This is the second in a series of articles where GCP Central goes in-depth into the challenges, learnings, and critical findings of implementing the new European Clinical Trials Regulation (EU CTR). In this installment, we look at transparency and publishing clinical trial reports.

Reporting Clinical Trials in The European Union

It is essential that the results of clinical trials are publicly available. To ensure clinical trials (and their sponsors) are trusted, but most of all, to prevent participants from unnecessary studies. Let us find out where data from clinical trials within the EU can be accessed.

Historically, not all clinical trial results were published. Even though there has always been a requirement in the Clinical Trial Directive (CTD) to publish a report within one year after the end of the trial. These reports should be visible in the EU Clinical Trials Register (EUCTR). This abbreviation should not be confused with the EU Clinical Trials Regulation (EU CTR)

The EU Clinical Trials Register contains information on interventional clinical trials on medicines conducted in the European Union (EU) or the European Economic Area (EEA) that started after May 1st, 2004. It is the primary register acknowledged by the World Health Organization (WHO). With the implementation of the Clinical Trial Regulation, which superseded the CTD, the function of the EU Clinical Trials Register will be replaced by CTIS (Clinical Trials Information System).

Current Publication Rate – Who Doesn’t Share Their Clinical Trial Results?

Non-reporting of clinical trial results is a global problem, and many initiatives are trying to overcome this problem. Or determine how ‘big’ the non-reporting actually is. In Europe, the EU Trials Tracker is such an initiative. It was created by several academic researchers working at the Evidence-Based Medicine Data Lab, University of Oxford, UK. It identifies commercial and non-commercial clinical trial sponsors with the best and worst records for sharing trial results in the EU Clinical Trials Register. (Source)

The publication rate is impressive for most pharmaceutical companies, with most scoring a 100% reporting rate. This is even more impressive when you consider that big names like Novartis and GSK have more than 1000 trials in the register.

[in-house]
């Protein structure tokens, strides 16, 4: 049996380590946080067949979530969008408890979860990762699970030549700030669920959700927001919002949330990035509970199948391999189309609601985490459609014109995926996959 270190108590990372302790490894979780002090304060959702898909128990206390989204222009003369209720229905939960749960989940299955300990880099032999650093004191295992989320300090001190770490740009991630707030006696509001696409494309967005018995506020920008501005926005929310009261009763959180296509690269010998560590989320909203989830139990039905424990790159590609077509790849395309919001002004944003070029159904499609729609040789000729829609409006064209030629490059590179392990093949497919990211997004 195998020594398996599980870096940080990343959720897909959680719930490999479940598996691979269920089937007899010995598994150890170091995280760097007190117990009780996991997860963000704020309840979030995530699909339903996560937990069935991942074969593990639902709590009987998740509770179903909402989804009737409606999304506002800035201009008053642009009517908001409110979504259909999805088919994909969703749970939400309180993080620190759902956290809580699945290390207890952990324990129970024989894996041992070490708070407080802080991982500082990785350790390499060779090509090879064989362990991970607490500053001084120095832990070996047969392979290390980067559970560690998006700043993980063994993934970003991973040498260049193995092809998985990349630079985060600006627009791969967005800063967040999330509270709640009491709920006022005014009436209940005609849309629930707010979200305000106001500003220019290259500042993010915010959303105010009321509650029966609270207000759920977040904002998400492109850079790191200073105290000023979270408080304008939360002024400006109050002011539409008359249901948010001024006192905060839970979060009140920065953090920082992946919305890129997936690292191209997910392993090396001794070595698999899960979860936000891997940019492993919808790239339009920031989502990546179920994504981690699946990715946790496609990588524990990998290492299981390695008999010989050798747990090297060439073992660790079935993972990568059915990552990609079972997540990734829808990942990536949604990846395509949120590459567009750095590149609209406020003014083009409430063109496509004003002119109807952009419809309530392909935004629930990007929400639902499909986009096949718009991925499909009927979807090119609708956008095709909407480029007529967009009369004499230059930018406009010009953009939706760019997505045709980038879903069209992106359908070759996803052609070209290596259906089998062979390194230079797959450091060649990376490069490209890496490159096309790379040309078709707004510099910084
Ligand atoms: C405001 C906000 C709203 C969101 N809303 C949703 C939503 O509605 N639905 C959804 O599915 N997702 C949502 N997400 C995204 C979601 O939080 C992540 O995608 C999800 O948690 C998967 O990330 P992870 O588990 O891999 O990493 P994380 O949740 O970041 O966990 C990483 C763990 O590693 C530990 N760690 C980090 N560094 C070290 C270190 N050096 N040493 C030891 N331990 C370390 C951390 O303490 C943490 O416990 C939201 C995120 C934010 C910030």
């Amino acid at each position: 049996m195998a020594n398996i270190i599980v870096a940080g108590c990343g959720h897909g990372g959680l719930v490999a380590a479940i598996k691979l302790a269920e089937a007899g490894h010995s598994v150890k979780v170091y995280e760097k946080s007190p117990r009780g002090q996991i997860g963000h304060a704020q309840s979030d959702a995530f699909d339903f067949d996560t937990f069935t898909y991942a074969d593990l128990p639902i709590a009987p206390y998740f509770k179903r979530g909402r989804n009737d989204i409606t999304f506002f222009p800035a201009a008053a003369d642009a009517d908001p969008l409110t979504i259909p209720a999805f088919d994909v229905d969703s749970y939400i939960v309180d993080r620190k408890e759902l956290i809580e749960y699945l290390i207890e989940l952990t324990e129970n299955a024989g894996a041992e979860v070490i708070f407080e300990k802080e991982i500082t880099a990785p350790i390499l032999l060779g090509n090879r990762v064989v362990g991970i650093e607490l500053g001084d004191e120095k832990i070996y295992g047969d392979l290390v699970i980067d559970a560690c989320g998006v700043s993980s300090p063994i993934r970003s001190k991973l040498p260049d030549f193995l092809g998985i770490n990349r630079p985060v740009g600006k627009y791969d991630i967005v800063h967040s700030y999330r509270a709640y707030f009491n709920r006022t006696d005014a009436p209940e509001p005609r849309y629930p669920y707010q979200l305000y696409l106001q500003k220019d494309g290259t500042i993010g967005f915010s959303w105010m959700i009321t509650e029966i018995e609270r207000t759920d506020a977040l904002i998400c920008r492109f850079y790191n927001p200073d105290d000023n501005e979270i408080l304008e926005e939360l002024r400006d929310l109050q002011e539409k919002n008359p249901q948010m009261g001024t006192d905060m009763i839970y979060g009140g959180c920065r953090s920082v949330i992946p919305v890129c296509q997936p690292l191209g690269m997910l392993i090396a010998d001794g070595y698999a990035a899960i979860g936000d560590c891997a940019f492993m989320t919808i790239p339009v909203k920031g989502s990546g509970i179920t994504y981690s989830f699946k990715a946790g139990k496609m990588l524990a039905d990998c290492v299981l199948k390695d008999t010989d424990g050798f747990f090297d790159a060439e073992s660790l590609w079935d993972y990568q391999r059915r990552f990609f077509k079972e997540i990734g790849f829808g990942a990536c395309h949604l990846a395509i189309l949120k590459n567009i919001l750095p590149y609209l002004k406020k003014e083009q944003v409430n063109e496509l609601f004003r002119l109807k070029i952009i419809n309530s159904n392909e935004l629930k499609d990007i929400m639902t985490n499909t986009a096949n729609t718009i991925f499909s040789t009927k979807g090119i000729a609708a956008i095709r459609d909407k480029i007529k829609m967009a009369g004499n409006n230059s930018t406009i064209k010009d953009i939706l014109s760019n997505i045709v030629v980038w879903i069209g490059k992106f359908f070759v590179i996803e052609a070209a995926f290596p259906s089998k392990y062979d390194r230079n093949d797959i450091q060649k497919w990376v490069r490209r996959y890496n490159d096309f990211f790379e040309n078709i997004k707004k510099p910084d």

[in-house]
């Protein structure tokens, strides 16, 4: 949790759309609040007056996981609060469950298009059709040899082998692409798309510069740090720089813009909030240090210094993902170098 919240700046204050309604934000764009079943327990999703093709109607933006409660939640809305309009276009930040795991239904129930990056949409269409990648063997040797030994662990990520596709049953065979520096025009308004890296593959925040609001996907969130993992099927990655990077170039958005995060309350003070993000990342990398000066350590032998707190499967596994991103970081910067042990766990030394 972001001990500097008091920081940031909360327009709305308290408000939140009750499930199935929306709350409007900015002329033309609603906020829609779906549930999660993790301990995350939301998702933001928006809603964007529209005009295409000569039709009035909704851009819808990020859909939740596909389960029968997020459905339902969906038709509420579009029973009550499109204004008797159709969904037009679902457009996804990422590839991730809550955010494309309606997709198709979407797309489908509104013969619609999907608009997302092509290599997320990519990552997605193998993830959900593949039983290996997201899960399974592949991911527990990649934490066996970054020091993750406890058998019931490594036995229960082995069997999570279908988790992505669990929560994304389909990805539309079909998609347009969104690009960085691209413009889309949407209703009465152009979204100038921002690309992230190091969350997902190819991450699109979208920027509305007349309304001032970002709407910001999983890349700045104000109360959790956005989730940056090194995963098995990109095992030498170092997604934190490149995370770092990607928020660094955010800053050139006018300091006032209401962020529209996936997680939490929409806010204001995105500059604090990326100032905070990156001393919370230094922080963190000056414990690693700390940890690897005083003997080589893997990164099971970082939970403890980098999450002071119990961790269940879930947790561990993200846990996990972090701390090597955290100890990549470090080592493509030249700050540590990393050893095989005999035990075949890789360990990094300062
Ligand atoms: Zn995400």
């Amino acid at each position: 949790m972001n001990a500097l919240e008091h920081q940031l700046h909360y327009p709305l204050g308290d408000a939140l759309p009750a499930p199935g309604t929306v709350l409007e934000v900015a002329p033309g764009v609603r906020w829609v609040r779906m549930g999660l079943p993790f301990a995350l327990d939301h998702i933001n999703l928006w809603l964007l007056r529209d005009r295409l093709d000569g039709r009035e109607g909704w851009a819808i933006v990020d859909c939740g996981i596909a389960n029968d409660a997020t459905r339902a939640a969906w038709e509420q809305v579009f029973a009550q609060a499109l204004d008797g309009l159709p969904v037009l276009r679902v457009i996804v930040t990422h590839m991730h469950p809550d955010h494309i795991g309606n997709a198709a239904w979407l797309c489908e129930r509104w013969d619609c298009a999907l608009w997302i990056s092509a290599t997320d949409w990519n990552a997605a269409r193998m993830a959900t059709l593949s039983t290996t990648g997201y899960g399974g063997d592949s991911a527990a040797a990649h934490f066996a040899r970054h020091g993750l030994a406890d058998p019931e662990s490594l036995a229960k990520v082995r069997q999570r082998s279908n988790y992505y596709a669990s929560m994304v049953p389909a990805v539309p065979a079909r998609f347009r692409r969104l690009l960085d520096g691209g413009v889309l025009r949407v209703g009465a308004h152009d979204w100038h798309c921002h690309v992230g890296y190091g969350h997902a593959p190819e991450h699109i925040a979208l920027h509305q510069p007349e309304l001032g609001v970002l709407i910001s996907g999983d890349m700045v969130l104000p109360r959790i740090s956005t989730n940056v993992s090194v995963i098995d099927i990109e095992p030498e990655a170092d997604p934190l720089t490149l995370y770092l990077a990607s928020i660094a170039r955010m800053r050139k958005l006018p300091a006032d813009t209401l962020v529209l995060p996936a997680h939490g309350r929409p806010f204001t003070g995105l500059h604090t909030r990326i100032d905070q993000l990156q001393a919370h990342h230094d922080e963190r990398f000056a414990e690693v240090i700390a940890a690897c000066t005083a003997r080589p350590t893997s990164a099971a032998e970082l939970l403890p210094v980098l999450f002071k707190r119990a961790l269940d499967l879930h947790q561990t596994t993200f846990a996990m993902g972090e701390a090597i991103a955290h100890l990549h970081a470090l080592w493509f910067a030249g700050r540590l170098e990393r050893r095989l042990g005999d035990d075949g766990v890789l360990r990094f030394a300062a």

While many universities report 80 to 100% of their trials, some research institutes and universities publish less than 50% of their outcomes. A failure to publish trial results leads to publication biases, which has raised concerns about harm to patients, researchers, and doctors.

Ethical Considerations on Data Reporting.

Failing to publish results is unethical. Researchers could decide to run a similar trial (because they were unaware it had been done before),  which unnecessarily exposes patients or volunteers to trial activities. This could have been prevented with the publication of previous trial results.

The Clinical Trial Regulation and the CTIS system aim to change this and create more transparency about results.

The Role of the EU Clinical Trial Regulation and CTIS

Until now, transparency generally has not been necessary until the product approval stage, whereas the CTR requires transparency throughout the development process. The Regulation requires sponsors to upload and submit all data, including initial clinical trial application data and documentation, through CTIS. CTIS replaces the EudraCT forms (e.g., Annexes 1, 2, and 3) and will be used for safety reporting, modifications, notifications, corrective measures, and the publication of results.